Casey Janssen. (AP Photo/Patrick Semansky)

The Nationals officially announced the signing of 33-year-old Casey Janssen Monday, confirming previous reports of  a one-year deal with a mutual option for 2016. A person familiar with the situation reports Janssen’s 2015 salary will be $3.5 million with a buyout of $1.5 million should the sides not choose to exercise their mutual 2016 option. That option would pay Janssen $7 million next season, though such options are rarely picked up by player and team. The Nationals designated right-hander Eric Fornataro for assignment to make room for Janssen on the 40-man roster.

Janssen is the right-handed replacement for prolific set-up man Tyler Clippard, gone to Oakland in the trade that brought Yunel Escobar to play second base. He’s a proven late-inning commodity if a non-traditional one: Unlike most closer types, Janssen is less about power than he is about mixing, more about a changeup and breaking balls than about a blow-away fastball. His fastball averages around 90 miles per hour, and he mixes in pitches like a starter might, relying on a sneaky cutter and change of speeds to do the job in high-leverage situations many pitchers navigate with one go-to out pitch.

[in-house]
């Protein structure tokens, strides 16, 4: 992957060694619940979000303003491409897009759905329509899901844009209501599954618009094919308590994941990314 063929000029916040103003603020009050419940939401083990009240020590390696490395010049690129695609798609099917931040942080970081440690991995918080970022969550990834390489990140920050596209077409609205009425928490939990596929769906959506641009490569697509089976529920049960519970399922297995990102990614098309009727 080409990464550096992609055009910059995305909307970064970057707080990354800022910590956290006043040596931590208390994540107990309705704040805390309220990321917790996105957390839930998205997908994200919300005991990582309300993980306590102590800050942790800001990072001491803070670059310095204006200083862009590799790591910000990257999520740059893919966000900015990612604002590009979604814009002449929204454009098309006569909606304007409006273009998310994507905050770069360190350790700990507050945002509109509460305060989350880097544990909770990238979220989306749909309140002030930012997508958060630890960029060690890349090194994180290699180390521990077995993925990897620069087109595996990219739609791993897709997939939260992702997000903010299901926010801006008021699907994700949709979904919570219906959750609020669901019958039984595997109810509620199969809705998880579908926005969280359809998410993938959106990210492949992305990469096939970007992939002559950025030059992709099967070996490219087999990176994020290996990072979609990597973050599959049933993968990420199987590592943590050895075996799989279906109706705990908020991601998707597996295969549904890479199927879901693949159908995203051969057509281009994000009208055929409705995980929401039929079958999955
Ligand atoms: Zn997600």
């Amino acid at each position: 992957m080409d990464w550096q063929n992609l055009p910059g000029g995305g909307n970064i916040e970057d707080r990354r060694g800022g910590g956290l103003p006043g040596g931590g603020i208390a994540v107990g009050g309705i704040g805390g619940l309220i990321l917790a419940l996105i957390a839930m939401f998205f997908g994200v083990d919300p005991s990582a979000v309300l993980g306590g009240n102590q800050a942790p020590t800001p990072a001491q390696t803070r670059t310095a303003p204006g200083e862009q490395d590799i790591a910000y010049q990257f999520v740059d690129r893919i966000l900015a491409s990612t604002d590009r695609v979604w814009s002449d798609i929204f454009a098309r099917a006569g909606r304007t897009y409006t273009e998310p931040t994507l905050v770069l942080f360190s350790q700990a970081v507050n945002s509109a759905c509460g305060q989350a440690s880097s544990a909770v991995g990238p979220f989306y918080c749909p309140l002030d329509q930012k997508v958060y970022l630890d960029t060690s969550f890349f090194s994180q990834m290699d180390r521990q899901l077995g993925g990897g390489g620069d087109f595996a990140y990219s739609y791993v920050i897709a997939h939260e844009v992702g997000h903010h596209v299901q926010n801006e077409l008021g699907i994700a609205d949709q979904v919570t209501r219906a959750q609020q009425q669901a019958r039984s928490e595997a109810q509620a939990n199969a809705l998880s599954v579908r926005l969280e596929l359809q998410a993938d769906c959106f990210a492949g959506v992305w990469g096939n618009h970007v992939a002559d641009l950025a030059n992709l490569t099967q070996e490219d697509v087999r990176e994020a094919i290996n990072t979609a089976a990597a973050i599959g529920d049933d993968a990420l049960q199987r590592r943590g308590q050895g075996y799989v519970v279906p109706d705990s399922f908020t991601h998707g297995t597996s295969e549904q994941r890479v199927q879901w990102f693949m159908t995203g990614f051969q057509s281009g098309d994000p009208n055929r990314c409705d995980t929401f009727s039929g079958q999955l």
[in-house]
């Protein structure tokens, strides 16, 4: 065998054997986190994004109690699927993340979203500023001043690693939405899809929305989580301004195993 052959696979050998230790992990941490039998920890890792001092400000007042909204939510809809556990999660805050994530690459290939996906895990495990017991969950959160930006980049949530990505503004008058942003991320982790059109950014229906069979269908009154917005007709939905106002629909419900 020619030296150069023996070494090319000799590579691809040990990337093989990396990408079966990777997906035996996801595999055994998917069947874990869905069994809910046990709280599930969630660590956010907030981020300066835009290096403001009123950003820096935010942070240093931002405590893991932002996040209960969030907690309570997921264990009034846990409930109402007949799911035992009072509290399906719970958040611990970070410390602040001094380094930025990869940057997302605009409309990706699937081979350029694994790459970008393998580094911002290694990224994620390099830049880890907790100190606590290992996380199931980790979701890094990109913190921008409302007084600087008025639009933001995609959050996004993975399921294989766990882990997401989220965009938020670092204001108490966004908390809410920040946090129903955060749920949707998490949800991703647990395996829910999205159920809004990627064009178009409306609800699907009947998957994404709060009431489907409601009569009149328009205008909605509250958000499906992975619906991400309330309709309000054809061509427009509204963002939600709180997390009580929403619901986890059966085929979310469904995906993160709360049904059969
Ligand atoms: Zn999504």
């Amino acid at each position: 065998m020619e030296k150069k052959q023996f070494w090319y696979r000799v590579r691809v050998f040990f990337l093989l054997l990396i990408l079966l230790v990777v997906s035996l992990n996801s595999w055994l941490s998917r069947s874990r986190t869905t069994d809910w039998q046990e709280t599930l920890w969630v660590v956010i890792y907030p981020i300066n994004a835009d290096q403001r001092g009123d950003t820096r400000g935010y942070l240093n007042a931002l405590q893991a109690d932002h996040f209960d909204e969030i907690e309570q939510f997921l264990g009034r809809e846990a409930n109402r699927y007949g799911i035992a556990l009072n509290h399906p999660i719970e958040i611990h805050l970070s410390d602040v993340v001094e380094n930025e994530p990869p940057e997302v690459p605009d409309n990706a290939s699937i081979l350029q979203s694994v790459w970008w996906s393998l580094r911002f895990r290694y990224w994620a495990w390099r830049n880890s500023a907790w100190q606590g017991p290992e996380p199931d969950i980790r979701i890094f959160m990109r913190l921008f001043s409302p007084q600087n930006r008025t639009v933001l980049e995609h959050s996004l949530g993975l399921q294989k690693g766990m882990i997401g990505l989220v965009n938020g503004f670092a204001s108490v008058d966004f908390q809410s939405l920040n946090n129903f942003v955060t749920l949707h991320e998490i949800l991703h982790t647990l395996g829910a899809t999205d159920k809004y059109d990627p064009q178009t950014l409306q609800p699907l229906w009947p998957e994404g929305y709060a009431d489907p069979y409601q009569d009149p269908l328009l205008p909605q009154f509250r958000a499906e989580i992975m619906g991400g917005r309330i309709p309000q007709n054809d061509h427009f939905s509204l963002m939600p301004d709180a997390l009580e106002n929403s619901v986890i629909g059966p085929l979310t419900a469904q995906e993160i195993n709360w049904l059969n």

Janssen saved at least 20 games in each of the past three seasons with Toronto, but struggled with injuries and a particularly destructive bout of food poisoning contracted over the all-star break that cost him eight pounds in a few days’ time and strong performance through the second half of his season: Janssen had a 1.23 ERA and .864 WHIP in 23 games before the break and a 6.46 ERA and 1.48 WHIP in 27 games after it.

After dealing Clippard, letting former closer Rafael Soriano walk, and trading Ross Detwiler to Texas, Nationals General Manager Mike Rizzo said he believed he had the young arms in the system to account for those innings and create a new-look but effective bullpen. But the idea of going into a season as World Series favorites with inexperience at the back end of the bullpen seemed treacherous, and Rizzo opted for veteran help in one of the more expensive options on the late-inning relief market. Janssen’s signing pushes Washington’s opening day payroll to near $160 million, and seems a further indication that the organization is pushing to win this October.

The Nationals designated right-hander Eric Fornataro for assignment to make room for Janssen on the 40-man roster. Washington claimed Fornataro off waivers from the Cardinals in November.